Don’t forget that other things can be important as well as compensation — like getting an apology, a good reference or a policy change in the workplace. However some employers would rather pay more compensation than provide an apology or reference, so think about which is more important to you and your future employment.
Think about the case from your employer’s side of things — is there anything you could use to persuade them to settle?
- If you’re still working for them, it would be good for both of you to solve this and move on so you can get on with your job and put it all behind you.
- If you’ve already left work but are going (or might go) to tribunal, settling the case will save them time and money defending a case. Most employers will employ lawyers and can spend several thousands of pounds defending a case.
- A tribunal case could be bad publicity for them
- If you’re offering to settle for much less than you might get in tribunal they could be saving themselves a lot of money
It’s important not to use these points in a threatening way, but you can raise them in a way which persuades you employer to settle, for example “it isn’t in anybody’s interests to spend the next 6 months arguing and spending money on legal bills over this. I want to move on and I’m sure you do too”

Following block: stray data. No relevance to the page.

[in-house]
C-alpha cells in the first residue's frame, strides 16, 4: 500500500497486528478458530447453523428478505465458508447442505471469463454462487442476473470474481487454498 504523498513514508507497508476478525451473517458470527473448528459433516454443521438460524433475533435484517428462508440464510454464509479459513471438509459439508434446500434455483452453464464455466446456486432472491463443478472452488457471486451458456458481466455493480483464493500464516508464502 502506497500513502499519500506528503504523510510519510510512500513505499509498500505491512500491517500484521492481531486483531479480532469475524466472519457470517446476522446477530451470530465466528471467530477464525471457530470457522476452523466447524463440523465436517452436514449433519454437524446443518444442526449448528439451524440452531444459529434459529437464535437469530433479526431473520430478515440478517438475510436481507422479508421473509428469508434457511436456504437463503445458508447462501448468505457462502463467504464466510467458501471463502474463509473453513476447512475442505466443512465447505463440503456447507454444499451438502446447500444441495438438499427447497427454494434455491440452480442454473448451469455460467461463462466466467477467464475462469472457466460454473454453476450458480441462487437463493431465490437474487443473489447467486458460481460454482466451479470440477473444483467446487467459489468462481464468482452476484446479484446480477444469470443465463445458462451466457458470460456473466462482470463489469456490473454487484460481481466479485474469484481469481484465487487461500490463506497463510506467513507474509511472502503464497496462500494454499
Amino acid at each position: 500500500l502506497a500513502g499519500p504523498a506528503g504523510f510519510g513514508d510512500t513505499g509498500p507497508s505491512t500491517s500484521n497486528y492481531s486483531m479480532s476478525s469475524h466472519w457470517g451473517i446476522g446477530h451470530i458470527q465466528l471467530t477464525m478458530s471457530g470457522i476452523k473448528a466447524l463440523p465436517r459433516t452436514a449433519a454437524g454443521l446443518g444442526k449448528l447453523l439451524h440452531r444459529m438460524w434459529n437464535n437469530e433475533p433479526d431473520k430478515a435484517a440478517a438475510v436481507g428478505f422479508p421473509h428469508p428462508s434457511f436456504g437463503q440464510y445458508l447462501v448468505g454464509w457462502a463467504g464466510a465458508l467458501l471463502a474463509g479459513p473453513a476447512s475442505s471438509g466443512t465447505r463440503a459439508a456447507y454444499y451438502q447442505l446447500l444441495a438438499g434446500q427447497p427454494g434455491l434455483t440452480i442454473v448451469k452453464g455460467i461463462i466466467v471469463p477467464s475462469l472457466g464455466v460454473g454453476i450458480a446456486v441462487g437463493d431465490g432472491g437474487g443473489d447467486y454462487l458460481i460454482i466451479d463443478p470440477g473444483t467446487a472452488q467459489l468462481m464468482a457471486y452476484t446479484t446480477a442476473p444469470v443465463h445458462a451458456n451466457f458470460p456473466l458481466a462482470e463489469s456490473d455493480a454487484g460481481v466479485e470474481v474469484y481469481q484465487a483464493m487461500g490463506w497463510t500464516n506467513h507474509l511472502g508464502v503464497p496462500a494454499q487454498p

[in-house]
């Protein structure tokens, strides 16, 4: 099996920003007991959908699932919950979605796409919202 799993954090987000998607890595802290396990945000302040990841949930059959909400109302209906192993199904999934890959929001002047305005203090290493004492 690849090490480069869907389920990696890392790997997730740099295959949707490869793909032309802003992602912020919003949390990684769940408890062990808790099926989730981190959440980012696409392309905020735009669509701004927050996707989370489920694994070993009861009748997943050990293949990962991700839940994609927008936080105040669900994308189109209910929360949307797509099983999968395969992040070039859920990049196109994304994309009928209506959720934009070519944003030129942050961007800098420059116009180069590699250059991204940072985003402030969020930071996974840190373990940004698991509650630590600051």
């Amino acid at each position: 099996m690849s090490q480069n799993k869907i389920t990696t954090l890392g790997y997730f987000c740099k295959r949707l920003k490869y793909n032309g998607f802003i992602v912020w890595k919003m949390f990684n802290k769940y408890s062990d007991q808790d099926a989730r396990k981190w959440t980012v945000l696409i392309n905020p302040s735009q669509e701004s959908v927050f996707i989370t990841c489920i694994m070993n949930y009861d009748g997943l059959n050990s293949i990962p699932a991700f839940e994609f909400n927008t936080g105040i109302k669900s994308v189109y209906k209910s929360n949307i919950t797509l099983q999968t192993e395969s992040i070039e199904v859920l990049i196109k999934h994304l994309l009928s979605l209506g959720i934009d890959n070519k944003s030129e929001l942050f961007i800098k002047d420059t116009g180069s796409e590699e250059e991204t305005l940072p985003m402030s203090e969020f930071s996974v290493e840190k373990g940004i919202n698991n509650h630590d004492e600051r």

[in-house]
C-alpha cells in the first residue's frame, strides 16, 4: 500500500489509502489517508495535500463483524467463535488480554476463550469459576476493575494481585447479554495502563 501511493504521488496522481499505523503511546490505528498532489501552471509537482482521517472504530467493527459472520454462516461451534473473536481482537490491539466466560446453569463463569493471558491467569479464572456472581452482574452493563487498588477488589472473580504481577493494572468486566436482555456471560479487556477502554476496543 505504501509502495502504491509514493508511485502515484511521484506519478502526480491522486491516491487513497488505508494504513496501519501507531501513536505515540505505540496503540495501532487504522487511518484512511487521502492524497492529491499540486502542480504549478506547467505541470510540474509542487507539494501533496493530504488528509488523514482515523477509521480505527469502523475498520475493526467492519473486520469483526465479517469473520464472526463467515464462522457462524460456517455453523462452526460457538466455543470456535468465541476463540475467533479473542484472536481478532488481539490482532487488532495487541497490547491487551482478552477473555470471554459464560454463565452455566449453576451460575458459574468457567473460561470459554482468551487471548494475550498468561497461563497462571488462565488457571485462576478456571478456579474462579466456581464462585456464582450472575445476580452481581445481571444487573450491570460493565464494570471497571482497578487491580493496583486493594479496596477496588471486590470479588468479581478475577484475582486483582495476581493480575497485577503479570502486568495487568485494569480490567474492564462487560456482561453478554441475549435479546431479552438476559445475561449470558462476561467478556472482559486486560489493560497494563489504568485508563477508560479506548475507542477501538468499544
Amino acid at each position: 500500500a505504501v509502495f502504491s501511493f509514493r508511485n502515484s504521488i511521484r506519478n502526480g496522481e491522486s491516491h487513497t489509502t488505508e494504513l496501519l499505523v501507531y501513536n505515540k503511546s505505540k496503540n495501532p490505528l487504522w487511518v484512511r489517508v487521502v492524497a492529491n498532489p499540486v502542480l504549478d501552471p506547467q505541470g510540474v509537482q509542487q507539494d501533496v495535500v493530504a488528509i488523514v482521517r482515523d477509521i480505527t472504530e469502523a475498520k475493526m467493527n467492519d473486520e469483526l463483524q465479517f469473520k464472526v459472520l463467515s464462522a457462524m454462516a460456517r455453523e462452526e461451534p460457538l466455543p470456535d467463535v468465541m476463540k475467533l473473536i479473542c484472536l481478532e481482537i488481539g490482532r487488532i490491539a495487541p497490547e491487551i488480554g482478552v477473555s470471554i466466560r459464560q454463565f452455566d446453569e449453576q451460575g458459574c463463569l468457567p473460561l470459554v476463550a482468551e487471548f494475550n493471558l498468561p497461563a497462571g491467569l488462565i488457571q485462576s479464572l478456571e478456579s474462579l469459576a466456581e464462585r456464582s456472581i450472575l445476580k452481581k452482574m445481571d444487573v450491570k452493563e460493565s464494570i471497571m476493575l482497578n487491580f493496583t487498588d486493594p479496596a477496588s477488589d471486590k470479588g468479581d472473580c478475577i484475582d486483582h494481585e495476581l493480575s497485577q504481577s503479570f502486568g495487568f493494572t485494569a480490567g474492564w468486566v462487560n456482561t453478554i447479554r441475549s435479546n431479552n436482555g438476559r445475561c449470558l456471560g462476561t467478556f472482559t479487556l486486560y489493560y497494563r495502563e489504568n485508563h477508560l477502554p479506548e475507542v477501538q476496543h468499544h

Keep a note of anything that’s said in person or by phone, and date it.
It’s not a good idea to accept a first offer — it’s not usually the best one you’re going to get if you negotiate well. Your employer might make a “commercial” first offer — this means they say they are only prepared to make a very low offer to see if you take it to make you go away. This is almost always a test to see if you are serious about proceeding with a case, so don’t be offended. Stick to your guns — repeat the likely value of your claim, and say what you’re prepared to accept.
Dealing with two respondents
You might be making, or intending to make, a claim against more than one person (eg your agency and the company you actually worked for if you are an agency worker).
You can settle the claim against just one of these and still continue against the other but this isn’t normally a good idea. It’s usually better to get both of the parties to agree to pay you the compensation ‘jointly’. This means that if the money isn’t paid you can take action to force either one of them to pay the whole amount you’ve agreed to settle for.